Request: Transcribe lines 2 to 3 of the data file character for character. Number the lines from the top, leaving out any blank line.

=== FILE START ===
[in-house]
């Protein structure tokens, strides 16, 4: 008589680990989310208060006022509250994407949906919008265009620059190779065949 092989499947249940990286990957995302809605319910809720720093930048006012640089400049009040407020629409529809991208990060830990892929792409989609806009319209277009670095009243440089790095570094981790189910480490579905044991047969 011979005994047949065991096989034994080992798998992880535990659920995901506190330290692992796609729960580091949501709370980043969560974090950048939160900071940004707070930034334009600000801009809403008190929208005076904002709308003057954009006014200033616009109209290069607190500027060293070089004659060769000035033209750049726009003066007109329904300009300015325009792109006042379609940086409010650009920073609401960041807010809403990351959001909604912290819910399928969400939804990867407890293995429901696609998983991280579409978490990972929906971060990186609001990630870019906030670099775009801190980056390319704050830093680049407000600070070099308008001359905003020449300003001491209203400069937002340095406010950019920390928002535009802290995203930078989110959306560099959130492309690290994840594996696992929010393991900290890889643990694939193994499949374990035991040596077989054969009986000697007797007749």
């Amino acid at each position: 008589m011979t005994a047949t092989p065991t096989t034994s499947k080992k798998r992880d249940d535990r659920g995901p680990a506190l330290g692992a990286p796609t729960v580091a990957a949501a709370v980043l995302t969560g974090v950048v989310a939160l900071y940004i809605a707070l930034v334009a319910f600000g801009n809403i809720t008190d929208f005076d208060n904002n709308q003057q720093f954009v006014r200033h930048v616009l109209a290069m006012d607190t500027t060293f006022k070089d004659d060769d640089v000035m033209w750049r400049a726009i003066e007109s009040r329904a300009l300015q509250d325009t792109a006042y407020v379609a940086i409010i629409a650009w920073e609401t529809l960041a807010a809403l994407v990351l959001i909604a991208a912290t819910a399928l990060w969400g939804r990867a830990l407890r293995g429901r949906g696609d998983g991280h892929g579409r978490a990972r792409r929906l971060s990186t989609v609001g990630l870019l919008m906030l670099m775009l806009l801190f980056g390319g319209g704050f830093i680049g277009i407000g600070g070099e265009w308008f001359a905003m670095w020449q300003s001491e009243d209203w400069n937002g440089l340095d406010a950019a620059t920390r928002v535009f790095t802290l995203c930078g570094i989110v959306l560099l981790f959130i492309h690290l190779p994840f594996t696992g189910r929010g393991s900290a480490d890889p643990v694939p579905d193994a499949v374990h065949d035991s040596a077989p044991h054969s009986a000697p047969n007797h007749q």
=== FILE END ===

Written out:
């Protein structure tokens, strides 16, 4: 008589680990989310208060006022509250994407949906919008265009620059190779065949 092989499947249940990286990957995302809605319910809720720093930048006012640089400049009040407020629409529809991208990060830990892929792409989609806009319209277009670095009243440089790095570094981790189910480490579905044991047969 011979005994047949065991096989034994080992798998992880535990659920995901506190330290692992796609729960580091949501709370980043969560974090950048939160900071940004707070930034334009600000801009809403008190929208005076904002709308003057954009006014200033616009109209290069607190500027060293070089004659060769000035033209750049726009003066007109329904300009300015325009792109006042379609940086409010650009920073609401960041807010809403990351959001909604912290819910399928969400939804990867407890293995429901696609998983991280579409978490990972929906971060990186609001990630870019906030670099775009801190980056390319704050830093680049407000600070070099308008001359905003020449300003001491209203400069937002340095406010950019920390928002535009802290995203930078989110959306560099959130492309690290994840594996696992929010393991900290890889643990694939193994499949374990035991040596077989054969009986000697007797007749």
């Amino acid at each position: 008589m011979t005994a047949t092989p065991t096989t034994s499947k080992k798998r992880d249940d535990r659920g995901p680990a506190l330290g692992a990286p796609t729960v580091a990957a949501a709370v980043l995302t969560g974090v950048v989310a939160l900071y940004i809605a707070l930034v334009a319910f600000g801009n809403i809720t008190d929208f005076d208060n904002n709308q003057q720093f954009v006014r200033h930048v616009l109209a290069m006012d607190t500027t060293f006022k070089d004659d060769d640089v000035m033209w750049r400049a726009i003066e007109s009040r329904a300009l300015q509250d325009t792109a006042y407020v379609a940086i409010i629409a650009w920073e609401t529809l960041a807010a809403l994407v990351l959001i909604a991208a912290t819910a399928l990060w969400g939804r990867a830990l407890r293995g429901r949906g696609d998983g991280h892929g579409r978490a990972r792409r929906l971060s990186t989609v609001g990630l870019l919008m906030l670099m775009l806009l801190f980056g390319g319209g704050f830093i680049g277009i407000g600070g070099e265009w308008f001359a905003m670095w020449q300003s001491e009243d209203w400069n937002g440089l340095d406010a950019a620059t920390r928002v535009f790095t802290l995203c930078g570094i989110v959306l560099l981790f959130i492309h690290l190779p994840f594996t696992g189910r929010g393991s900290a480490d890889p643990v694939p579905d193994a499949v374990h065949d035991s040596a077989p044991h054969s009986a000697p047969n007797h007749q």